Future PM2.5 emissions from metal production to meet renewable energy demand

Rathod, S.D., Bond, T.C., Klimont, Z. ORCID: https://orcid.org/0000-0003-2630-198X, Pierce, J.R., Mahowald, N., Roy, C., Thompson, J., Scott, R.P., et al. (2022). Future PM2.5 emissions from metal production to meet renewable energy demand. Environmental Research Letters 17 (4) e044043. 10.1088/1748-9326/ac5d9c.

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A shift from fossil fuel to renewable energy is crucial in limiting global temperature increase to 2 °C above preindustrial levels. However, renewable energy technologies, solar photovoltaics, wind turbines, and electric vehicles are metal-intensive, and the mining and smelting processes to obtain the needed metals are emission-intensive. We estimate the future PM2.5 emissions from mining and smelting to meet the metal demand of renewable energy technologies in two climate pathways to be 0.3–0.6 Tg yr−1 in the 2020–2050 period, which are projected to contribute 10%–30% of total anthropogenic primary PM2.5 combustion emissions in many countries. The concentration of mineral reserves in a few regions means the impacts are also regionally concentrated. Rapid decarbonization could lead to a faster reduction of overall anthropogenic PM2.5 emissions but also could create more unevenness in the distributions of emissions relative to where demand occurs. Options to reduce metal-related PM2.5 emissions by over 90% exist and are well understood; introducing policy requiring their installation could avoid emission hotspots.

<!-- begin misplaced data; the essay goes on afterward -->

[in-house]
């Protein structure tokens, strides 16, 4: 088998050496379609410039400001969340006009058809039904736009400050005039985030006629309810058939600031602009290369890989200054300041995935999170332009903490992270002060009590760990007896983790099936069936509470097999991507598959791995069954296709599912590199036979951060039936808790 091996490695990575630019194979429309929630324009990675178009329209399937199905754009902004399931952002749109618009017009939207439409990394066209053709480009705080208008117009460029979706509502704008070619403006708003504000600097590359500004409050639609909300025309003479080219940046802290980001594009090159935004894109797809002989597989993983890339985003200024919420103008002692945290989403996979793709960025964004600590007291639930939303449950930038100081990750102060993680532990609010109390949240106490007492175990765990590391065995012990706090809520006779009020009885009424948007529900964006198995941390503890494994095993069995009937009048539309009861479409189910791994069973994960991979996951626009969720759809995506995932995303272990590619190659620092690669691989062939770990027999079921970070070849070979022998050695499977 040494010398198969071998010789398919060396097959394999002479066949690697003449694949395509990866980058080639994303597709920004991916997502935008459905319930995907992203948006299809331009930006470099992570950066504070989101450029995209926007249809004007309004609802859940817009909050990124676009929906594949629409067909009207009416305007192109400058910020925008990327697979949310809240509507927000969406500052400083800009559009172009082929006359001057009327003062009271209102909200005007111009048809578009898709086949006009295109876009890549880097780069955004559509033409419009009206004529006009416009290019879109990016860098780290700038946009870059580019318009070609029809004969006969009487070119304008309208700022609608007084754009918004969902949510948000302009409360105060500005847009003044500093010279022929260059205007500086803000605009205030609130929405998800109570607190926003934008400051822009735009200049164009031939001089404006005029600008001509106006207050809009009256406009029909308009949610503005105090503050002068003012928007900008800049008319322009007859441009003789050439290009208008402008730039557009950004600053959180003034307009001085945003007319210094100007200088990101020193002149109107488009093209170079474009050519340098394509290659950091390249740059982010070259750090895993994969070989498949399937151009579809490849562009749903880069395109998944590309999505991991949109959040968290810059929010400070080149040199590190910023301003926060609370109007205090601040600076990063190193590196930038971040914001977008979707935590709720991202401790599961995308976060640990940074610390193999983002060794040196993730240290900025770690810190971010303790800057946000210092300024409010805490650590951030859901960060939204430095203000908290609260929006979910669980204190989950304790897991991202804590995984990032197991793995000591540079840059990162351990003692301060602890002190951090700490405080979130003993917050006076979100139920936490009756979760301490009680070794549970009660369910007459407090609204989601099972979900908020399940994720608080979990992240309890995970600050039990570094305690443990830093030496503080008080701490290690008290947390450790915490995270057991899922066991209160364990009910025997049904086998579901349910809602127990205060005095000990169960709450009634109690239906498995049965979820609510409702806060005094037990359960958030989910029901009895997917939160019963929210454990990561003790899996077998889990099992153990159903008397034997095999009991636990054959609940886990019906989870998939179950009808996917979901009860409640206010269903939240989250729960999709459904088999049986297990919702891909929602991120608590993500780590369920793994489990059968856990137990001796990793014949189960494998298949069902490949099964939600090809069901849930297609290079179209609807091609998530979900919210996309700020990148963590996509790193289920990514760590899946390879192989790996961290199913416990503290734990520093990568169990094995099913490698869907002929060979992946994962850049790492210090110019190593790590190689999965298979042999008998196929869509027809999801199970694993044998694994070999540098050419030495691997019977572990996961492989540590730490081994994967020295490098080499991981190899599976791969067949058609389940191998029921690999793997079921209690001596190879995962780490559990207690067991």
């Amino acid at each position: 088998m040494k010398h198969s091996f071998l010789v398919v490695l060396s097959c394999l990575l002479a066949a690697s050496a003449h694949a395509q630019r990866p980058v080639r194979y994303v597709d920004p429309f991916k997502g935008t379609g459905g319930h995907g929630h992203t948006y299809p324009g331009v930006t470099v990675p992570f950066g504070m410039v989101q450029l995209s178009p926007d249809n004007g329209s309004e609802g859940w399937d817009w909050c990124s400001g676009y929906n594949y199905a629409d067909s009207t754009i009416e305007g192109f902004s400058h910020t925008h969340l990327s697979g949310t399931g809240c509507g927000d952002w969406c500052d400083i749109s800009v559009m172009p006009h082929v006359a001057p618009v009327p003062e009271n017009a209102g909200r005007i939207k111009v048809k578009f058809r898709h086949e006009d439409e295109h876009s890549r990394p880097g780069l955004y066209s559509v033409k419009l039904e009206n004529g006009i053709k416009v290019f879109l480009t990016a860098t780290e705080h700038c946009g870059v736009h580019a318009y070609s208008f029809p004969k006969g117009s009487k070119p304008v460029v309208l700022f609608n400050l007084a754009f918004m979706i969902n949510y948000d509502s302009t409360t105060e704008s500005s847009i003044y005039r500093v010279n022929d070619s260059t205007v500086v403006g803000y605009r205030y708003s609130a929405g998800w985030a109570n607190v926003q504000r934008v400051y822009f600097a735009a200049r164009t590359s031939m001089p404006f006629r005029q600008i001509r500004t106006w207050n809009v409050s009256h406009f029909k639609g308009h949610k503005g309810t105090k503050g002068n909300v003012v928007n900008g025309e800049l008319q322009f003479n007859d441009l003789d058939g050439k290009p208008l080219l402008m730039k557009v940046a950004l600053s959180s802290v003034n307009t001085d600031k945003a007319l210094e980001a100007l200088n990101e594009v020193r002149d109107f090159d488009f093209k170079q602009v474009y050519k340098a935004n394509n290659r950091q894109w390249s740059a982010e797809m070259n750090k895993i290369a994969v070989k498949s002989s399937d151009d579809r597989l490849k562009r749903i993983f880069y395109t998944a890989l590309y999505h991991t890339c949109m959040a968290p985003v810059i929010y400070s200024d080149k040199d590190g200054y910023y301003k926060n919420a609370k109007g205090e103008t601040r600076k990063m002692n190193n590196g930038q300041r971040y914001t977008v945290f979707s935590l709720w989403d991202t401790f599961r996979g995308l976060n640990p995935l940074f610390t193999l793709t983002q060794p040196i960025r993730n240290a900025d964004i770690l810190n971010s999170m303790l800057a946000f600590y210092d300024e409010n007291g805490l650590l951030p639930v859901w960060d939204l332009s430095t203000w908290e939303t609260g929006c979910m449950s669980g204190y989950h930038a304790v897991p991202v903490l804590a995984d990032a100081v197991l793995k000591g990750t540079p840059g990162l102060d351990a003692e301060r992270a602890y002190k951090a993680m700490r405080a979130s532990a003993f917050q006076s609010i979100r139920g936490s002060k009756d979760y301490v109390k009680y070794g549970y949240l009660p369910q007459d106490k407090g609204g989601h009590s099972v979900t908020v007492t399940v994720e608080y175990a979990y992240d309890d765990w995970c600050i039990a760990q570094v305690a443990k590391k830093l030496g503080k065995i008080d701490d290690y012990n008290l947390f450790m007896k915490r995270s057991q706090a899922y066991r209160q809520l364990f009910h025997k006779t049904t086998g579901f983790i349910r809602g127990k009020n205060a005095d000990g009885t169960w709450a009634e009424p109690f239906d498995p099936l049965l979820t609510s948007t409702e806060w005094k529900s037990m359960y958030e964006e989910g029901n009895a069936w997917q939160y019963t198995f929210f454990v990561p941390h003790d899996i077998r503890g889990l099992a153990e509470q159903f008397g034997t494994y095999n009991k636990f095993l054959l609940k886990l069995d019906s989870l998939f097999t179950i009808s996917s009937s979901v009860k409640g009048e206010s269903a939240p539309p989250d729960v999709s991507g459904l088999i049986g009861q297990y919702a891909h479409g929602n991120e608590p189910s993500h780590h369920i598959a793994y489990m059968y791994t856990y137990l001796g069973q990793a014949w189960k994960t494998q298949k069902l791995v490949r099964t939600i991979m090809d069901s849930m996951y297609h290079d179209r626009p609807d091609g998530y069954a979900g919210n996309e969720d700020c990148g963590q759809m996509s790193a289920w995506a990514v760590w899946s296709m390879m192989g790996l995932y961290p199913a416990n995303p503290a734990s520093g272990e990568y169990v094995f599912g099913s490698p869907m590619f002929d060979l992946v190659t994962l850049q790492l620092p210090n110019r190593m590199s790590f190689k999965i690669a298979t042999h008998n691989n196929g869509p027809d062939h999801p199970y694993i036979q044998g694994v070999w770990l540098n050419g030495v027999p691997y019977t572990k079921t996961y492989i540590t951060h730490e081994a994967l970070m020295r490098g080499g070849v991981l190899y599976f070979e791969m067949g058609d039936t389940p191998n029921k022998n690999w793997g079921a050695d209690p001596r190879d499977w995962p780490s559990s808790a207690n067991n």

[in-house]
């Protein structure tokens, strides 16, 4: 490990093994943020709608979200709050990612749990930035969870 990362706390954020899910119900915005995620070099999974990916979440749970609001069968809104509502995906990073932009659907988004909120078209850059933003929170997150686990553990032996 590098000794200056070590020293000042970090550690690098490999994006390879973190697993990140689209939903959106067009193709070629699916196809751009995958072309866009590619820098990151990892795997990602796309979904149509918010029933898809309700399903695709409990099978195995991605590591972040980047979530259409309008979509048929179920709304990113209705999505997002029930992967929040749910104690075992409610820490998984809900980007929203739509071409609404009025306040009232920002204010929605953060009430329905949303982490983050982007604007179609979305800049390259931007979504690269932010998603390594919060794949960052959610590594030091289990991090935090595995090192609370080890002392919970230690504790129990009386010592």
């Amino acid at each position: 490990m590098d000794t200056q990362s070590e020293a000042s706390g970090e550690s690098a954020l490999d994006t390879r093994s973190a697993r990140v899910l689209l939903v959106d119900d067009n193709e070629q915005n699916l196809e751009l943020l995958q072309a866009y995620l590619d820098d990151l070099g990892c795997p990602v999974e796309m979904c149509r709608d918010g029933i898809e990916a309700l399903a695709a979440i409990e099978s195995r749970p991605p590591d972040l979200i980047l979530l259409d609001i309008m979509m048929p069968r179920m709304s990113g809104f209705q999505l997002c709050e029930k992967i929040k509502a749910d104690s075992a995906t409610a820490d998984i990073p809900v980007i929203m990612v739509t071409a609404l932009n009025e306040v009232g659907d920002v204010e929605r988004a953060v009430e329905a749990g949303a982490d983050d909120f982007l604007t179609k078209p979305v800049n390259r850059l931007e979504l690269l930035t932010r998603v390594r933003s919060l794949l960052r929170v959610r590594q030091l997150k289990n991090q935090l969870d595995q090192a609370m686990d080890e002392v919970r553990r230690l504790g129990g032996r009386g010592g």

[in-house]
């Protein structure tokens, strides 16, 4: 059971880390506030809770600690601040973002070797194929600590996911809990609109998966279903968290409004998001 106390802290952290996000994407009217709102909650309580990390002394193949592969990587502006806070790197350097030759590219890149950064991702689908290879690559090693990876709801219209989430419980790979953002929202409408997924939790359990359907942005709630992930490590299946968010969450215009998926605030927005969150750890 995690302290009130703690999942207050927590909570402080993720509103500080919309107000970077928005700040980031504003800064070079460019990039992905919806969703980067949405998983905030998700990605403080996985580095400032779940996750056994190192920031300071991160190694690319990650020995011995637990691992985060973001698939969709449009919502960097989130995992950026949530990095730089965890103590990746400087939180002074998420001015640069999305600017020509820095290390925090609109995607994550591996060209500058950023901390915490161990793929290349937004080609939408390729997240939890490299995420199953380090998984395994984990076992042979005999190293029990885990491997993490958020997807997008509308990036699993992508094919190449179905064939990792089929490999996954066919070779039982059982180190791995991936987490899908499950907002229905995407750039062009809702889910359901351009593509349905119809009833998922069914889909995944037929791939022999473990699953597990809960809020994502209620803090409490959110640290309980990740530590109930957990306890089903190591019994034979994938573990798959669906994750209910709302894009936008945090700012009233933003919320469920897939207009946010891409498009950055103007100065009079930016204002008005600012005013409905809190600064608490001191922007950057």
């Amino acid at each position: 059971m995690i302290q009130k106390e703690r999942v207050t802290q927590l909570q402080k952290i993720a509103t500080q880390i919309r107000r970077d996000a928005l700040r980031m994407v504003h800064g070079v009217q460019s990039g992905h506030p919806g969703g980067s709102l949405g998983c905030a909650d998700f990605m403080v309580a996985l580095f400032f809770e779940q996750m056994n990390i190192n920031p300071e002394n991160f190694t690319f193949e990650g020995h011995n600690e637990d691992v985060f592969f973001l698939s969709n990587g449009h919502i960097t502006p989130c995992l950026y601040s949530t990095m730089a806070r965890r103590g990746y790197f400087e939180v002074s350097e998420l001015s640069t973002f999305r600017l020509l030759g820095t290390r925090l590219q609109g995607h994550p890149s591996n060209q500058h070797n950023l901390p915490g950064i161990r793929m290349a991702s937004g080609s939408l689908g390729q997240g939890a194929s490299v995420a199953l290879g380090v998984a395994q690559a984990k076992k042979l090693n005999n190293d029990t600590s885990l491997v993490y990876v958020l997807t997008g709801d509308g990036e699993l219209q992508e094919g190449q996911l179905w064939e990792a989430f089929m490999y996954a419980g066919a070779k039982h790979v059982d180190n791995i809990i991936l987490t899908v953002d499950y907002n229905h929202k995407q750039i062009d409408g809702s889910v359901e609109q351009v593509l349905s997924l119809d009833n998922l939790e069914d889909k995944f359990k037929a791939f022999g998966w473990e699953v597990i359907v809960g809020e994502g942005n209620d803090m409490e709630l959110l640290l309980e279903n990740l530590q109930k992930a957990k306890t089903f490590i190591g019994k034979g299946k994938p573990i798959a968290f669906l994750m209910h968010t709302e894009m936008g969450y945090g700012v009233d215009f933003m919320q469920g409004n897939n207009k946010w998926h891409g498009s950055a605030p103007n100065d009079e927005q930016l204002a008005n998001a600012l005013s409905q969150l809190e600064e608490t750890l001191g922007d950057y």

Item Type: Article
Research Programs: Energy, Climate, and Environment (ECE)
Energy, Climate, and Environment (ECE) > Integrated Assessment and Climate Change (IACC)
Energy, Climate, and Environment (ECE) > Pollution Management (PM)
Young Scientists Summer Program (YSSP)
Depositing User: Luke Kirwan
Date Deposited: 24 Mar 2022 10:23
Last Modified: 25 Mar 2022 12:46
URI: https://pure.iiasa.ac.at/17907

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